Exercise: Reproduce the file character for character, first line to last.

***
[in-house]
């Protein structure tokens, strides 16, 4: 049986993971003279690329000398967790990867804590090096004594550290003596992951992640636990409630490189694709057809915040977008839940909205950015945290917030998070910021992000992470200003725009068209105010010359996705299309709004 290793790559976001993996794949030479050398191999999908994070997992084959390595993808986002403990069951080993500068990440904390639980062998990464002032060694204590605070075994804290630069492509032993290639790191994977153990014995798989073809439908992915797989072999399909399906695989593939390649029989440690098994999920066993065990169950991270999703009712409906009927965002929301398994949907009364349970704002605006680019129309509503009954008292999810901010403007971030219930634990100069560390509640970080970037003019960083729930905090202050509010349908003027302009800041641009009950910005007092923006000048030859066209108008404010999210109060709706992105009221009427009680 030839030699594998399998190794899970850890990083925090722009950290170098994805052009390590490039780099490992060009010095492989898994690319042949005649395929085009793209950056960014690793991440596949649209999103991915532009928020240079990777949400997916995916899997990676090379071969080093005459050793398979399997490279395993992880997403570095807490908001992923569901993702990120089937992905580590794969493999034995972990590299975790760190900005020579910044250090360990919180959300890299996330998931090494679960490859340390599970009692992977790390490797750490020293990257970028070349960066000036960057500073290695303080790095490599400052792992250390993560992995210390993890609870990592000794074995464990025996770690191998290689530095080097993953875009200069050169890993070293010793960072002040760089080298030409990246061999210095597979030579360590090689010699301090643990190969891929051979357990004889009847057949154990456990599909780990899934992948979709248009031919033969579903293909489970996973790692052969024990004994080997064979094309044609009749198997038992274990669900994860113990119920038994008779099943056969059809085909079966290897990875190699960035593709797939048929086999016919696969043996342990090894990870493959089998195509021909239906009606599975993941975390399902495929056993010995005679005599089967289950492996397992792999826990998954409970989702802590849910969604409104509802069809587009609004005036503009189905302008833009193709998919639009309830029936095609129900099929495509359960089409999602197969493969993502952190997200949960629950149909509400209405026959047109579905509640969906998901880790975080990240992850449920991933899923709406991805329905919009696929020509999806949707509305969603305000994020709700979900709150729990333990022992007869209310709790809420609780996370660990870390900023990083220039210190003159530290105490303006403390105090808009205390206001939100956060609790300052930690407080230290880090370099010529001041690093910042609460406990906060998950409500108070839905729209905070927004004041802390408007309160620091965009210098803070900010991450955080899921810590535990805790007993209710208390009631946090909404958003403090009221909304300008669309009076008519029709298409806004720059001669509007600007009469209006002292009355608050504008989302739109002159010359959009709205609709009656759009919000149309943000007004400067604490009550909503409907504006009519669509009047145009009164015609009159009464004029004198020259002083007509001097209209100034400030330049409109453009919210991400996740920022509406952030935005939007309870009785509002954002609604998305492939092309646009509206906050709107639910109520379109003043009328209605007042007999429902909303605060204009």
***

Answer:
[in-house]
């Protein structure tokens, strides 16, 4: 049986993971003279690329000398967790990867804590090096004594550290003596992951992640636990409630490189694709057809915040977008839940909205950015945290917030998070910021992000992470200003725009068209105010010359996705299309709004 290793790559976001993996794949030479050398191999999908994070997992084959390595993808986002403990069951080993500068990440904390639980062998990464002032060694204590605070075994804290630069492509032993290639790191994977153990014995798989073809439908992915797989072999399909399906695989593939390649029989440690098994999920066993065990169950991270999703009712409906009927965002929301398994949907009364349970704002605006680019129309509503009954008292999810901010403007971030219930634990100069560390509640970080970037003019960083729930905090202050509010349908003027302009800041641009009950910005007092923006000048030859066209108008404010999210109060709706992105009221009427009680 030839030699594998399998190794899970850890990083925090722009950290170098994805052009390590490039780099490992060009010095492989898994690319042949005649395929085009793209950056960014690793991440596949649209999103991915532009928020240079990777949400997916995916899997990676090379071969080093005459050793398979399997490279395993992880997403570095807490908001992923569901993702990120089937992905580590794969493999034995972990590299975790760190900005020579910044250090360990919180959300890299996330998931090494679960490859340390599970009692992977790390490797750490020293990257970028070349960066000036960057500073290695303080790095490599400052792992250390993560992995210390993890609870990592000794074995464990025996770690191998290689530095080097993953875009200069050169890993070293010793960072002040760089080298030409990246061999210095597979030579360590090689010699301090643990190969891929051979357990004889009847057949154990456990599909780990899934992948979709248009031919033969579903293909489970996973790692052969024990004994080997064979094309044609009749198997038992274990669900994860113990119920038994008779099943056969059809085909079966290897990875190699960035593709797939048929086999016919696969043996342990090894990870493959089998195509021909239906009606599975993941975390399902495929056993010995005679005599089967289950492996397992792999826990998954409970989702802590849910969604409104509802069809587009609004005036503009189905302008833009193709998919639009309830029936095609129900099929495509359960089409999602197969493969993502952190997200949960629950149909509400209405026959047109579905509640969906998901880790975080990240992850449920991933899923709406991805329905919009696929020509999806949707509305969603305000994020709700979900709150729990333990022992007869209310709790809420609780996370660990870390900023990083220039210190003159530290105490303006403390105090808009205390206001939100956060609790300052930690407080230290880090370099010529001041690093910042609460406990906060998950409500108070839905729209905070927004004041802390408007309160620091965009210098803070900010991450955080899921810590535990805790007993209710208390009631946090909404958003403090009221909304300008669309009076008519029709298409806004720059001669509007600007009469209006002292009355608050504008989302739109002159010359959009709205609709009656759009919000149309943000007004400067604490009550909503409907504006009519669509009047145009009164015609009159009464004029004198020259002083007509001097209209100034400030330049409109453009919210991400996740920022509406952030935005939007309870009785509002954002609604998305492939092309646009509206906050709107639910109520379109003043009328209605007042007999429902909303605060204009």